(ii) The fact that the suggestion has succeeded, frequently increases the suggestibility to such an extent that the command to sleep, simply following at once on this, suffices to cause hypnosis to appear forthwith.

In other cases:

(i) The patient sits in a chair, without leaning back, or still better, rests on a sofa in a half-sitting, half-lying position;

(ii) And is told to fix me intently with his eyes for a few seconds.

(iii) I then suggest to him that he feels a sensation of warmth traversing his limbs, and especially that his arms which are resting on his knees are becoming as heavy as lead.

(iv) Having said this, I raise the arms a little, catching hold of them by the wrists, and cause them to fall suddenly by a slight push of my hands.

(v) They fall back on the knees, apparently as heavy as lead, and the patient actually feels a marked tiredness in his arms, in every case.

(vi) If I do not observe the somewhat dazed expression, or traces of it, which may only last for a few seconds, I then employ the principal "trick":

(vii) I ask the patient to close his eyes, or I close them myself quickly; then

(viii) I seize the wrists, the forearms being flexed upwards, and suggest that he is becoming so tired that he can no longer sit up, but must sink back.

(ix) I gradually press him backwards myself by imperceptible pushes, until his head is resting on the back of the chair, and provided that it is still necessary, give the command to sleep.

(x) It is best to touch the painful part with the right hand, and to declare at the same time that. the pains are disappearing.

(xi) I then ask the patient during the hypnosis about the result, and, if possible, do not leave off until this is complete - at all events for the moment.

(xii) I often have to use several suggestions, and should possess talent for invention. Everything succeeds at once with persons who are very suggestible, while one has much difficulty with others.

(xiii) I must first see that I induce anaesthesia and amnesia (loss of memory) as rapidly as possible, after awakening the patient.

(xiv) It is important to prevent the harmful results of certain auto-suggestion. Because people fear harmful results from hypnosis, they wake up giddy after the hypnosis; one should emphatically and with the utmost firmness and confidence state the stupidity of such ideas. All these things must be suggested away by a renewal of the hypnosis. Remember that anything produced by suggestion can be removed by suggestion.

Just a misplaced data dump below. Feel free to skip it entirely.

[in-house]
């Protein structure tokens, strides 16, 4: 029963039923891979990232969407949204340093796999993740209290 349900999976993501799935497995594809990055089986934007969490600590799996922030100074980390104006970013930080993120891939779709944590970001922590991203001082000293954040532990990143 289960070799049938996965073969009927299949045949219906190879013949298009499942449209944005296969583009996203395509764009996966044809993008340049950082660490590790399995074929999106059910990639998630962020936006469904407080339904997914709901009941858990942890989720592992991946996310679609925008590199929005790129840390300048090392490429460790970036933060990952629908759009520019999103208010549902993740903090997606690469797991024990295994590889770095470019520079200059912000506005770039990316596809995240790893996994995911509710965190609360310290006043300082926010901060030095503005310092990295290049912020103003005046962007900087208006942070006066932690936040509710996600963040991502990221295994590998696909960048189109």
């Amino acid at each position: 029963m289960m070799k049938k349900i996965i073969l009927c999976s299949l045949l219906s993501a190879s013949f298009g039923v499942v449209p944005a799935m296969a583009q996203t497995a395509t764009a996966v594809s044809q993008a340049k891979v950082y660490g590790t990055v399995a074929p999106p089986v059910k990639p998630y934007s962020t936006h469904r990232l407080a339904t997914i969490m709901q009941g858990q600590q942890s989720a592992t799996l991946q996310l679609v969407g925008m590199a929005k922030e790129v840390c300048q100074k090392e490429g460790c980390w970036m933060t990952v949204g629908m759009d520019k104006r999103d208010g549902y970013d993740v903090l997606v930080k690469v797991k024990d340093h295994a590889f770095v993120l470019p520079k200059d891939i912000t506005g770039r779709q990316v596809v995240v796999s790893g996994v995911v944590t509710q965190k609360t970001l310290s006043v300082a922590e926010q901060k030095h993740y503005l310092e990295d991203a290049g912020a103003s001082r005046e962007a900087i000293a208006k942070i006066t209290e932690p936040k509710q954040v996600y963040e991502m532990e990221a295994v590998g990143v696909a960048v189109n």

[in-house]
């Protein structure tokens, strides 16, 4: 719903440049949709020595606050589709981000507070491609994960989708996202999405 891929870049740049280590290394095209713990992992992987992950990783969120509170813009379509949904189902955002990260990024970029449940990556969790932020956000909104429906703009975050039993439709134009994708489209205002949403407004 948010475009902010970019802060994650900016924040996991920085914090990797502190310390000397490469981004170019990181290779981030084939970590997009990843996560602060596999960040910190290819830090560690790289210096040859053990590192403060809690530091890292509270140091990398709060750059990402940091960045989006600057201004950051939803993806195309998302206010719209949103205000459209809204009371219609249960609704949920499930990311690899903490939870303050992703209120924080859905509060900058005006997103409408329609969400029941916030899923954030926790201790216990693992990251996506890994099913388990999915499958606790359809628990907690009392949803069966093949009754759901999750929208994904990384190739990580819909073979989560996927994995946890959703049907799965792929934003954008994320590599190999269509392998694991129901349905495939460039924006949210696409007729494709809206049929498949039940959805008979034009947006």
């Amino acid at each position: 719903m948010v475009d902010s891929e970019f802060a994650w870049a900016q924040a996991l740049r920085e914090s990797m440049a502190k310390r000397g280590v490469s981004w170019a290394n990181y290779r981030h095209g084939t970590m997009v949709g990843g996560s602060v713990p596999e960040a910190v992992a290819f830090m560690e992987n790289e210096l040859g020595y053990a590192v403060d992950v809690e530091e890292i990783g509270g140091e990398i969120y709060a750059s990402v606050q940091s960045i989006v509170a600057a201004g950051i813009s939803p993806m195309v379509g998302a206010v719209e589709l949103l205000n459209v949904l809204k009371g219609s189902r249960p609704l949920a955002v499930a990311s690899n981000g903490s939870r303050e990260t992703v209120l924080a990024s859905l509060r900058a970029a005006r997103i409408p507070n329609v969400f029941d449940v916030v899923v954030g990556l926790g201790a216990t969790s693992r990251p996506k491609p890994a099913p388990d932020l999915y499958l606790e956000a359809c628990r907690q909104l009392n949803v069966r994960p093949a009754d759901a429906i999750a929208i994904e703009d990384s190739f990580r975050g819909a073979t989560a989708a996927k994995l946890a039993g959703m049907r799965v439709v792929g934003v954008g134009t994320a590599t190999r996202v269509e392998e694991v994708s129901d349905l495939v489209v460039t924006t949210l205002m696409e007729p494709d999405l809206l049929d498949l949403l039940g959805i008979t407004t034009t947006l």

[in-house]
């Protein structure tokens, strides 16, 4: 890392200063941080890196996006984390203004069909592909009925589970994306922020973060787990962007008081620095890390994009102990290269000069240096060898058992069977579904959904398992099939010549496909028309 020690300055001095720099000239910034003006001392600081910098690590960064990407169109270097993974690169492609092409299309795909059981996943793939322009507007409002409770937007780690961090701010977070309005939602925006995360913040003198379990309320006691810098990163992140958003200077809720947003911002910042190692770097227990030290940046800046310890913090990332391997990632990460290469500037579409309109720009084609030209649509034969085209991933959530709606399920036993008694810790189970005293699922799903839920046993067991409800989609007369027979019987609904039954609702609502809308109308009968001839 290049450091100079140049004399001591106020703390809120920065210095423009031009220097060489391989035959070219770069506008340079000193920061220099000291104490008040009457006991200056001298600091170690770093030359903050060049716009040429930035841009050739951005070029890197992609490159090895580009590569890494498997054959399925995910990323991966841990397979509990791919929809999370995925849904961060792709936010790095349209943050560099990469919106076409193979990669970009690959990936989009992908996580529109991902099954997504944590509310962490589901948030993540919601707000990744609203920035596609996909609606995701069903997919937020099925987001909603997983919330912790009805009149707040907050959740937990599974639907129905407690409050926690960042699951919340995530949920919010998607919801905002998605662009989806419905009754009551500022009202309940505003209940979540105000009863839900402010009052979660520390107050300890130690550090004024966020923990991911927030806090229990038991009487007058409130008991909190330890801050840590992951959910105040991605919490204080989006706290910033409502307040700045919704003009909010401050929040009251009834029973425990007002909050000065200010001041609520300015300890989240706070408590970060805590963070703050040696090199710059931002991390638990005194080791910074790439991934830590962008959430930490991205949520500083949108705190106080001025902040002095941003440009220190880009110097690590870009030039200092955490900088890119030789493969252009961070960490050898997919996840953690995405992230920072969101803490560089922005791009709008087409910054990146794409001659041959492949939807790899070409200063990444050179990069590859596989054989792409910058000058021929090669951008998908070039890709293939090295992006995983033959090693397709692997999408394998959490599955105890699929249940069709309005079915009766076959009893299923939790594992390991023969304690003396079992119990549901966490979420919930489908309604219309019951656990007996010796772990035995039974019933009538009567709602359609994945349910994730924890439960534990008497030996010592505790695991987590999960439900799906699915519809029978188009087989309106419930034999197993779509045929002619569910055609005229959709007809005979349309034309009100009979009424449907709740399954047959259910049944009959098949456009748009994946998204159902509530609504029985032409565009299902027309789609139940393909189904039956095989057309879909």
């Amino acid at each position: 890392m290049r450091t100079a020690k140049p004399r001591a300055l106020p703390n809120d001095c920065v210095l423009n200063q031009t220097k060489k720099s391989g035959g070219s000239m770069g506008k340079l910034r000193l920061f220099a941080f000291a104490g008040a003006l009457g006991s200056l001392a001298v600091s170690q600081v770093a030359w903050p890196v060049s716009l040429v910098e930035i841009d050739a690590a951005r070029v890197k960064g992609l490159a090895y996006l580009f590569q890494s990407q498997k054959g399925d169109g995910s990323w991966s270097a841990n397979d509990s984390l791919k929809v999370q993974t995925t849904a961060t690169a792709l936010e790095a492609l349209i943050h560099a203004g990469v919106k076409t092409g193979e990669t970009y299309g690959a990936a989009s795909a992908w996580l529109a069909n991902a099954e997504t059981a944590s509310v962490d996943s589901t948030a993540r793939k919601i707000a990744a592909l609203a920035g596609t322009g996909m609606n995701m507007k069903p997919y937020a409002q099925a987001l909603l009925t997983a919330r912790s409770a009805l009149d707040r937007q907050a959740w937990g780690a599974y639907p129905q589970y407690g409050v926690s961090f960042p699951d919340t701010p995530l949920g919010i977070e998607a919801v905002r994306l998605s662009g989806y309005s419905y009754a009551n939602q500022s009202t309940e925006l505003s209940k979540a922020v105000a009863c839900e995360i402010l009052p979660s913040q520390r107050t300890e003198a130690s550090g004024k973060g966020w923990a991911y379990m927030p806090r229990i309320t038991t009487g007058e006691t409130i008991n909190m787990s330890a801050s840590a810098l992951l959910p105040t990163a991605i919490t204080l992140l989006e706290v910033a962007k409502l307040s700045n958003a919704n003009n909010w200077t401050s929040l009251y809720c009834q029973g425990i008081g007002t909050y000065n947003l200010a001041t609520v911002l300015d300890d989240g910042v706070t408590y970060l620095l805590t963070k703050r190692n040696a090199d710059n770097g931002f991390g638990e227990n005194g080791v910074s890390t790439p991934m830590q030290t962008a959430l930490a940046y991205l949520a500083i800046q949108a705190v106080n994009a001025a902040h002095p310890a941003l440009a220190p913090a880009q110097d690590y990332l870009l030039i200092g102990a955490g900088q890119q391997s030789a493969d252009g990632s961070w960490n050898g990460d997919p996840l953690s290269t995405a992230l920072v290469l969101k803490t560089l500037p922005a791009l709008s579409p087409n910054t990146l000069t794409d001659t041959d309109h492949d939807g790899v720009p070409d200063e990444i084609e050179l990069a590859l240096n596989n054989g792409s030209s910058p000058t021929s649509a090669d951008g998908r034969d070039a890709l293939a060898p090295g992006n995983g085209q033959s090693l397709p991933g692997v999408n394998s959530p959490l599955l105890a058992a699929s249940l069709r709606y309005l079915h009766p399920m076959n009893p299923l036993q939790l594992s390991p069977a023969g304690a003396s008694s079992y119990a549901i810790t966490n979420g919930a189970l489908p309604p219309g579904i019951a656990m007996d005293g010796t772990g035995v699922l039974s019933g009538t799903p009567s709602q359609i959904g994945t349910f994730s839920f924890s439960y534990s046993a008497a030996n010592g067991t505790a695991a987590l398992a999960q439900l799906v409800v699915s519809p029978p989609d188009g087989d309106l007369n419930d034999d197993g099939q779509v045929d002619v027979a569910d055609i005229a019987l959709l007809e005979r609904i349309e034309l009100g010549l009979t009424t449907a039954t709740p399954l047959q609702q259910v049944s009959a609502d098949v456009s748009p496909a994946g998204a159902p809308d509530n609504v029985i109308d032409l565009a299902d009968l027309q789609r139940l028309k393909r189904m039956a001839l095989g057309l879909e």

(i) I place my patient in a comfortable chair, or lay him down flat on a couch.

(ii) I see that the limbs and neck are in comfortable positions.

(iii) I tell the patient: ALL-IMPORTANT -

(c) What I expect of my patient.

(1 ) That it is necessary for the patient to pass of his own accord into a state of restfuless and extreme mental comfort;

(2 ) In which the patient will automatically carry out verbal requests, unless he objects;

(3 ) The patient may think he is falling to sleep, but that in actuality he is very mentally alert; but I then say to him: "I want you to think of nothing at all."

(iv) I give him a signal for awakening, usually: " You will hear me count seven, and when I have counted up to seven, you will be able to open your eyes, and awaken."

(v) "I am going to press my fingers on the whites of your eyes, and although you will scarcely believe it, your eyes will not close, but will remain wide open; they won't blink. You see your eyes have already lost their power of feeling (and are anaesthetic)."

(vi) If very successful, as is usual, I can at once command sleep, and hypnosis is produced.

(vii) If (v) was not successful (an unusual occurrence), or even if successful and I wish to further suggest sleep and tire the senses, with a view to producing profound hypnosis, I fix the patient's eyes for a few seconds with my own eyes, and then replace this method by one of the bright coloured lights of my hypnoscope (for use of colours, see the section on the " Spectrone " Lamp), at a distance of one foot in front of and above the level of the patient's eyes. If the room is very bright, I use a large plated vibration fork, which I vibrate in the same position (in which case the patient is asked to look at the space between the two vibrating ends).

(viii) I then say: "Look steadily at this light (or other object), but do not strain your eyes; you will soon see two lights and a glow or halo will form around them: think of nothing; and let your. mind go blank. Your sight is growing dim and indistinct; your eyes will soon feel heavy, very heavy, and your eyelids will tend to close. Keep your eyes open as long as you can, and so try to resist the feeling of tiredness. (Pause.) Numbness is creeping over your limbs, your arms and legs. (Pause.) My voice seems muffled to you; it is becoming more muffled to you. (Pause.) You are getting more sleepy; you cannot keep your eyes open. You now breathe slowly and deeply, slowly and deeply, slowly and deeply, slowly and deeply."

(ix) "Now as I pass my hand (now resting on the patient's forehead lightly) over your eyes, your eyes will close; your arms and legs, especially your arms, are becoming warmer and warmer, and more heavy. They are becoming heavier and more and more numb." (I sometimes use at this stage the method described as Erskine's Method.)